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Been out of the loop this Spring, so I took advantage of the holiday weekend to watch the entire season 5 in three sittings. Still one of the smartest, hippest, funniest, most tragic shows on tv. Flirted dangerously at times with becoming a self-parody, but enough comic gold & SoCal truth to be worth enduring the occasional pitch problems. "Hell Ain't..." was surreal throughout. After the obvious bar dream sequence with Ashby, the rest of the episode was TOO idyllic to lend any comfort or encouragement that Hank's pathetic existence had taken a positive turn. Season 6 will reveal that the entire affair was an alcohol-fueled dream on the plane to NY. The very fact that the plot lines weren't believable is proof enough that they shouldn't be. Kampinos is better than that. In fact, my vision for the series' ultimate conclusion is that the entire show was a "show within a show" with David Duchovny playing Hank Moody, as written by the "real" Hank Moody, played in the series finale by Charlie Sheen. One of the ironic end-jokes will be the deteriorating quality of the show that ultimately led to its cancellation.

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Been out of the loop this Spring, so I took advantage of the holiday weekend to watch the entire season 5 in three sittings. Still one of the smartest, hippest, funniest, most tragic shows on tv. Flirted dangerously at times with becoming a self-parody, but enough comic gold & to be worth enduring the

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Seems this season was very underrated. I thought the character of Hank turned a corner, matured, became more real. The constant balance between knowing what was Right and doing the right thing, relative to other people, was brilliant and that constant tension in Hank's moral compass was one of the seasons highlights. I'm not sure why so many people get outraged by the lack of complex female characters. The show is written by a man, from the point of a man, funneled through a male lead character who embodies all the best and worst male traits in a kind of hyper realist fashion. The women on the show are projections from that view. They are mostly Virgin Mary types or Whores. Nay much space between. I don't think it's a negative portrayal, just an honest one. The show doesn't pretend to know and truly understand women and thus, neither does Hank. Karen and Becca will always be a symbolic shelter for Hank, a moral compass to which he doesn't always follow. Without those two on the show, Hank would just be another bore, a dome a dozen hedonist. That dynamic between those two lives is what has always given the show a bit or grit and foundation. I thought Hank grew up this season and, in the process, became one of the more interesting and complicated characters in television. Maybe it was a bit too subtle for some but I say, long may it continue!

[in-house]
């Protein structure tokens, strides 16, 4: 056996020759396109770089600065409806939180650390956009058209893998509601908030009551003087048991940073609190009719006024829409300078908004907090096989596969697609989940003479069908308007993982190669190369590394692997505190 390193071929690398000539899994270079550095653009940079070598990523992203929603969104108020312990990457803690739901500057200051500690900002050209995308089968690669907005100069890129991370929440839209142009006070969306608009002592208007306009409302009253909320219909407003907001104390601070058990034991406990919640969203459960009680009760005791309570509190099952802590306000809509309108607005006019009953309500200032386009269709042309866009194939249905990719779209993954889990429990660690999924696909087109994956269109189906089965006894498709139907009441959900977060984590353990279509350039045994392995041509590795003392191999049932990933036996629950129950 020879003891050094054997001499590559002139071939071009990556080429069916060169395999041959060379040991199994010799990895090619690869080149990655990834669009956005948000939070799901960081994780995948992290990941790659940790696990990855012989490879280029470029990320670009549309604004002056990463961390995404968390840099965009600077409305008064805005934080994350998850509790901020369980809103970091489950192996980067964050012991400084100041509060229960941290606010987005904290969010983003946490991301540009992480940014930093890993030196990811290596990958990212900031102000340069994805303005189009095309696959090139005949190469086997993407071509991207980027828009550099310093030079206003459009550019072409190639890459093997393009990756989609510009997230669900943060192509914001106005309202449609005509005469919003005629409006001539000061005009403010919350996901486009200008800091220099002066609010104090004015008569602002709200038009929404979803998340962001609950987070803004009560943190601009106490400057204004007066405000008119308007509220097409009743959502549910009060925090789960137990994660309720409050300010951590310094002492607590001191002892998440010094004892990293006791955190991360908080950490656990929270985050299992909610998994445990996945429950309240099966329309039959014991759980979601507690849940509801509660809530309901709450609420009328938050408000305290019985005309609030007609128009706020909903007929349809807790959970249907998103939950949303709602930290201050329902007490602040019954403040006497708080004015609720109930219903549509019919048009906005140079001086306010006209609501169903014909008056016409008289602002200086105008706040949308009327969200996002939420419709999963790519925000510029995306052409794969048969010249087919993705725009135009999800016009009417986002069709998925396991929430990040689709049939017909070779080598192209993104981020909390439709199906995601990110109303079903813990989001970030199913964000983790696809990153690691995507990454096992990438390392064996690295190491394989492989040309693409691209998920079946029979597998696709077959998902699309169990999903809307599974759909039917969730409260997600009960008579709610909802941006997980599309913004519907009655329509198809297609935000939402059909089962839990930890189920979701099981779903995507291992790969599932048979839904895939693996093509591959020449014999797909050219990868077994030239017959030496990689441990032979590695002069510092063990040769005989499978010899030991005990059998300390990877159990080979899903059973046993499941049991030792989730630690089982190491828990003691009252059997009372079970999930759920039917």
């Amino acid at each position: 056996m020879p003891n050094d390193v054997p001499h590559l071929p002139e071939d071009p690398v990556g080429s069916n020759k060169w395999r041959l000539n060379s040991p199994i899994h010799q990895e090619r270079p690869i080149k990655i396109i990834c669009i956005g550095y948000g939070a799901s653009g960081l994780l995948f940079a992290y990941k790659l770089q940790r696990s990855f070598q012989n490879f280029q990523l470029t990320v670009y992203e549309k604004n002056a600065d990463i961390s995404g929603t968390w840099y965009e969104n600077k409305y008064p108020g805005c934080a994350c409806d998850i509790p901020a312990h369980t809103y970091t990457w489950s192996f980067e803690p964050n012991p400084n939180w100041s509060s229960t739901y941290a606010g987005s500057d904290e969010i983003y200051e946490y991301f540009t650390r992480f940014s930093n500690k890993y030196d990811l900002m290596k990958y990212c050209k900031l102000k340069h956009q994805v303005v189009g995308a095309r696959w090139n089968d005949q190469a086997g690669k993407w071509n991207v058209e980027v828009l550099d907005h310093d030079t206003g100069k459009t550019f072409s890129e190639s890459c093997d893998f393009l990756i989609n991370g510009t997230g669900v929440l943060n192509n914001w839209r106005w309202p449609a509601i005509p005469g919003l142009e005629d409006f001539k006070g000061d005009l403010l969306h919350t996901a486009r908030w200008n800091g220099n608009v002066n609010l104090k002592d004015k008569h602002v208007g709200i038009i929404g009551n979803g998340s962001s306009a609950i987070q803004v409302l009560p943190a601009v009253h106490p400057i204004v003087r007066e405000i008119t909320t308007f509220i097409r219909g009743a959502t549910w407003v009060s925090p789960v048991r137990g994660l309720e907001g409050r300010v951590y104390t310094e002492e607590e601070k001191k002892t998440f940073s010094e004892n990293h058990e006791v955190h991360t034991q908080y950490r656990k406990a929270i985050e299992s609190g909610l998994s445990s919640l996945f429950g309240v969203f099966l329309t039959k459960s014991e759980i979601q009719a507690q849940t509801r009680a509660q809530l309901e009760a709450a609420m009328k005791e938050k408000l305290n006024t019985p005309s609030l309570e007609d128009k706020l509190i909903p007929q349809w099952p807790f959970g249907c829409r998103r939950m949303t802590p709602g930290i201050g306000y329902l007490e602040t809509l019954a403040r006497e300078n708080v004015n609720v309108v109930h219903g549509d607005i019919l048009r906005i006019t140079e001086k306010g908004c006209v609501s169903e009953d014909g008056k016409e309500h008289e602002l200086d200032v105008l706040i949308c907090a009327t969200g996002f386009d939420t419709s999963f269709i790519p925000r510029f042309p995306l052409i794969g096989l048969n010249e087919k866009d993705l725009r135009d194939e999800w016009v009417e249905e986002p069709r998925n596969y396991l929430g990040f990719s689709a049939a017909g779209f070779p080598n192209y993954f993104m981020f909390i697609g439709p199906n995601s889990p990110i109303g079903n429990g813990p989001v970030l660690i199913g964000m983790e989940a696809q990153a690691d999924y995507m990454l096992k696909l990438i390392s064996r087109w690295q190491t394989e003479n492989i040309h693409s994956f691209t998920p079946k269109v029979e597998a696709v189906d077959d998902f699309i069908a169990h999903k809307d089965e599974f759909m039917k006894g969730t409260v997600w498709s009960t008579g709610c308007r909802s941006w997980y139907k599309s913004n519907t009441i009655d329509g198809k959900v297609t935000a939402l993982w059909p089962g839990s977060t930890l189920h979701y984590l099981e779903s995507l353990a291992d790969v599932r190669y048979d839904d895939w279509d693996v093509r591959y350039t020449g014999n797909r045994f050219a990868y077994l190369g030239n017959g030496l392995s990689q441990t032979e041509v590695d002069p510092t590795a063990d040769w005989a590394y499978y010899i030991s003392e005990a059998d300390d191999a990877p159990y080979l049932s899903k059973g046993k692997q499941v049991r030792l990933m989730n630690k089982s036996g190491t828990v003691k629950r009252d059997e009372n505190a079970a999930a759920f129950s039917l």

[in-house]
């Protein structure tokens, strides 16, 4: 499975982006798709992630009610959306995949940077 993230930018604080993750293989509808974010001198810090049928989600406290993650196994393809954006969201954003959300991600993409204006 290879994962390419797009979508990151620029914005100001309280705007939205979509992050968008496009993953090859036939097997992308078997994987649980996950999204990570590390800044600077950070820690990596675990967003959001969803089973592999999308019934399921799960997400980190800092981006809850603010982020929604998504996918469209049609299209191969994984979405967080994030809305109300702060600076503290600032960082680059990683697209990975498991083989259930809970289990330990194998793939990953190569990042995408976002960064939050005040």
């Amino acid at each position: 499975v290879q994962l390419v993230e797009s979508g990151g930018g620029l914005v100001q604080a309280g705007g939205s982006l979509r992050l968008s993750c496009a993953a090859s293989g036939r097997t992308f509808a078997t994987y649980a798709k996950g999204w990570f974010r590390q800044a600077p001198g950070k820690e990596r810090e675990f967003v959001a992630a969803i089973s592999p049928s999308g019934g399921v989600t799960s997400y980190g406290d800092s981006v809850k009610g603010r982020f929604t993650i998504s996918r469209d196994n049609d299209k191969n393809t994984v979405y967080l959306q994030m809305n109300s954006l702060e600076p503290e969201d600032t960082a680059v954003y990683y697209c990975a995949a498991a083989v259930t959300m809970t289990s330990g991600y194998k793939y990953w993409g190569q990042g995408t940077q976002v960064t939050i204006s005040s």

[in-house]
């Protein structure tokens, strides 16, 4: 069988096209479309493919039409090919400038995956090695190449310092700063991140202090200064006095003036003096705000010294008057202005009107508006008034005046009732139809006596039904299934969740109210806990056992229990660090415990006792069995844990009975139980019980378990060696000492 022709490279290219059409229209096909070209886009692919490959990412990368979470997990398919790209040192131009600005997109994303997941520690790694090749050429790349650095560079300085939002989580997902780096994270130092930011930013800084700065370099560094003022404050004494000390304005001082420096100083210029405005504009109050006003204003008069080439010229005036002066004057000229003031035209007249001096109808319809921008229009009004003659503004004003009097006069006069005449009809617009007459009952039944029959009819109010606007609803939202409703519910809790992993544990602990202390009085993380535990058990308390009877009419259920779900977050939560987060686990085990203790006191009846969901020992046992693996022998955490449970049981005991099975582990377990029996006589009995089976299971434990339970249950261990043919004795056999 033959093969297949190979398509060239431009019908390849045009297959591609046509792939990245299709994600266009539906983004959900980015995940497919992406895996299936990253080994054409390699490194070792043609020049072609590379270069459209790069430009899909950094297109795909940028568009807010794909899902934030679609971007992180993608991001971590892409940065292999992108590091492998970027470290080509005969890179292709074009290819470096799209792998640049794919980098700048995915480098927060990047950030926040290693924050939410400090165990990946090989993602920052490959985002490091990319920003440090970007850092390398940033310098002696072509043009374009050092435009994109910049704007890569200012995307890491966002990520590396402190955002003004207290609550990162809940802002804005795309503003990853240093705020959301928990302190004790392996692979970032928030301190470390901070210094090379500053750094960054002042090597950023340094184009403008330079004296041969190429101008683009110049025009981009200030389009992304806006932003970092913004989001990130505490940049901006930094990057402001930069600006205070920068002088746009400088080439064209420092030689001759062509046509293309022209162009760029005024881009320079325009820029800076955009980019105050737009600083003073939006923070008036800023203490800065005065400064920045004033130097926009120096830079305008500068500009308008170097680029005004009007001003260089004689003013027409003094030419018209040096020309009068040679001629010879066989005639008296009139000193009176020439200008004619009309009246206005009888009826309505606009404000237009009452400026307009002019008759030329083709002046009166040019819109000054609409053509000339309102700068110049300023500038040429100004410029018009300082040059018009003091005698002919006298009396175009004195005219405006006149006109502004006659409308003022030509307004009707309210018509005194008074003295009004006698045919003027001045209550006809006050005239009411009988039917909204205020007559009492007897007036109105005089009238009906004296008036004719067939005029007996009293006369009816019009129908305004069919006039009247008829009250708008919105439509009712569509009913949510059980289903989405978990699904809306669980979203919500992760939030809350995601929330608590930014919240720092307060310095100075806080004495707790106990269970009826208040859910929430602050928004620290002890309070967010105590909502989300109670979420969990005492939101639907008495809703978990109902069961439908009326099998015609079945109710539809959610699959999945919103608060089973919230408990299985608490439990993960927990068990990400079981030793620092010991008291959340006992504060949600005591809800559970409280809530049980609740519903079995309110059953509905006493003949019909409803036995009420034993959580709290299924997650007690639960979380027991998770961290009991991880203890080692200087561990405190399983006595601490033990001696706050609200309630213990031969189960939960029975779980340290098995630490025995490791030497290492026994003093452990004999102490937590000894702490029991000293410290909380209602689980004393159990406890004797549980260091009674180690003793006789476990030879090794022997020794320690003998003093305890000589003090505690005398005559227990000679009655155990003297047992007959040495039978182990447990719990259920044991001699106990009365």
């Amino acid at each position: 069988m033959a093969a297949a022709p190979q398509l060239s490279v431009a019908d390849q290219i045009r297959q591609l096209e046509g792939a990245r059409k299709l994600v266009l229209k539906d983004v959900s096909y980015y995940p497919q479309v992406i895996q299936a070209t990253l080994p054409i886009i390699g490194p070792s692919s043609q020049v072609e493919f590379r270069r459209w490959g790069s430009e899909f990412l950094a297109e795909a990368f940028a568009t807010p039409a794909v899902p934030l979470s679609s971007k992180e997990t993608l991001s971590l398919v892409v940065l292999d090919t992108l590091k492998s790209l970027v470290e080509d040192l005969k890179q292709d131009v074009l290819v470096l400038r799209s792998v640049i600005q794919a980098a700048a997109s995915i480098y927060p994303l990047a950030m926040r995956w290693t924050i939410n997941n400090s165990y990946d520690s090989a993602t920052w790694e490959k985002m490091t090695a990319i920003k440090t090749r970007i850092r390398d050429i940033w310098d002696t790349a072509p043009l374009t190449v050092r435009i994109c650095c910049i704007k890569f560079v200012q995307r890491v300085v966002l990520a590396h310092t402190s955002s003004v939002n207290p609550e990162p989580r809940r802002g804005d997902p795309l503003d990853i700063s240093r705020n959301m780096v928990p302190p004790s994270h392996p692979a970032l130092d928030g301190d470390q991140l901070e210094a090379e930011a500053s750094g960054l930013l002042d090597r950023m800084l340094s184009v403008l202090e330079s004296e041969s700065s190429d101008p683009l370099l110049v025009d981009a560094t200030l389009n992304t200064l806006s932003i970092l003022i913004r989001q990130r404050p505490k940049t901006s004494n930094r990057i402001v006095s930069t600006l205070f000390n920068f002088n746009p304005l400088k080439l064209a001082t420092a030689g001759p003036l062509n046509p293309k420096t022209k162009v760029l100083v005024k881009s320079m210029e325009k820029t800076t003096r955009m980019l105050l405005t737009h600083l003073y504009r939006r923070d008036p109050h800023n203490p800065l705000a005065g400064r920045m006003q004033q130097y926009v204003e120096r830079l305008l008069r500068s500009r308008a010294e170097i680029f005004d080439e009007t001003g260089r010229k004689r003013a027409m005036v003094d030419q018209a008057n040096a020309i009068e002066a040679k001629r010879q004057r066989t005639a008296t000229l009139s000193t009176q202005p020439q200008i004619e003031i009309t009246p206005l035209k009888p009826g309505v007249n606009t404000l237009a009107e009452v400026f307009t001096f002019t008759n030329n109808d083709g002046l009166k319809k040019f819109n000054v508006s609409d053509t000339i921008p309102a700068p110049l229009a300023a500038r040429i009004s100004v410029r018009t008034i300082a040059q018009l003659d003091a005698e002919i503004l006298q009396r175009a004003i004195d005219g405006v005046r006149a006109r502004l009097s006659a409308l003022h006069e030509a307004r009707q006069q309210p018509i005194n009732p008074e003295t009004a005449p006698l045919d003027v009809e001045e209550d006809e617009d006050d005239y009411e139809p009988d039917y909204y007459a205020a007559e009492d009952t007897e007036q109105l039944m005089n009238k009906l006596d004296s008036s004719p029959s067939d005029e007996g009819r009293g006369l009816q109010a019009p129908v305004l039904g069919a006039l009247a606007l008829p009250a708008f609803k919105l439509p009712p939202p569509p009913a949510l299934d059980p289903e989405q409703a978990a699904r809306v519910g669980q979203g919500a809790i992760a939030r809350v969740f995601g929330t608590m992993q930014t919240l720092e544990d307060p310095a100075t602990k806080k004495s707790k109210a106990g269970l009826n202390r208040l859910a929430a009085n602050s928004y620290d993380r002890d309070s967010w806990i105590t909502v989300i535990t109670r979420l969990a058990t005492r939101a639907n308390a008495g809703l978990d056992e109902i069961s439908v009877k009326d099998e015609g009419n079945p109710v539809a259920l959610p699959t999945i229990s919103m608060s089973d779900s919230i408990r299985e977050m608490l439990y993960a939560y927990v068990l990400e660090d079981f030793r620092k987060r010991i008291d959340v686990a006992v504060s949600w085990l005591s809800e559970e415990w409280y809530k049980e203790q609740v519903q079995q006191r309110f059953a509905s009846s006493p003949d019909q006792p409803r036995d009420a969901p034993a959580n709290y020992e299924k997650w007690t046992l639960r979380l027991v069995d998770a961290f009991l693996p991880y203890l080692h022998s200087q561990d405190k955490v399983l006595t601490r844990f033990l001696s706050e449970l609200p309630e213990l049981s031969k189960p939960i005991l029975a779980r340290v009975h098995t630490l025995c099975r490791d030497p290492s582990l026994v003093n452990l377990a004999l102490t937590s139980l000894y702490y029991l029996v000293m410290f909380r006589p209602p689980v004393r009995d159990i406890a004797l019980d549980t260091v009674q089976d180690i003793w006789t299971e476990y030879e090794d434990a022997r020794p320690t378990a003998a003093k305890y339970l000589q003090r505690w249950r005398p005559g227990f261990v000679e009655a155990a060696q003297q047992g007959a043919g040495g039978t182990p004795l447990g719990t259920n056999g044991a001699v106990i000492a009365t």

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It's hilarious seeing people defend this season as all about catching laughs and tail. Anyone who thinks 12 episodes are justified to the w*nk bank clearly doesn't get enough of either. Californication stated off as a real two finger salute to the establishment packed with great writing and complex characters. This season had none of that and beared more of a resemblance to A Crazy Little Thing Called Love than it did to God Hates Us All. Lazy, uninspiring and tedious titillation that Hank would disown if he were real. Tom Kapinos needs to give serious thought as to whether he has anything new to say because all I saw was a bunch of tired and rehashed scenarios by people who are having more fun making the show than we are watching it. Nailed it! Muthafucka!!

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For people saying that it was so unrealistic that hank would fist bump samurai at the end and be like It's cool was retarded then you obviously have not been paying any attention to this show. Hank is a pacifist, a lover not a fighter, for him to be all like crazy and dramatic would have been retarded if it was Charlie it would have made sense but its Hank it is his character and he did just as I expected mutha fucka.

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This has been my favorite television show for a while, but I'm running short of interest. The first season was, in my opinion, the best single season of any television series ever made. I can admit that I am fond of happy endings, so factor that in. The writers need to decide if the worldview of the show is "love conquers all" or "people like Hank are f*cked and beyond redemption". If I want to hear a downer sermon about consequences (complete with references to hell) then I'll go to church. I have been disappointed with a final episode before in this series but I haven't felt this resentful for wasting my time this much since the finale of The Killing.

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how would hank know the drink is drugged. hes never even known her to take pills. shes crazy but i dont think he knew she would try and kill him. the fact is lonely nerds and lonlier critics didnt like this season because it was about being cool and getting with women and you cant relate. as clear by this reveiwer taking 30 mins to talk about a show lol

Californication Season 5 Episode 12 Quotes

Welcome to the place where time stands still, where whiskey flows and always will. Your liver never pickles your heart never aches. You can fuck till your dick is cunt-ent.

Lou

No matter how beautiful the grounds this place is a zoo and I'm a wild animal.

Richard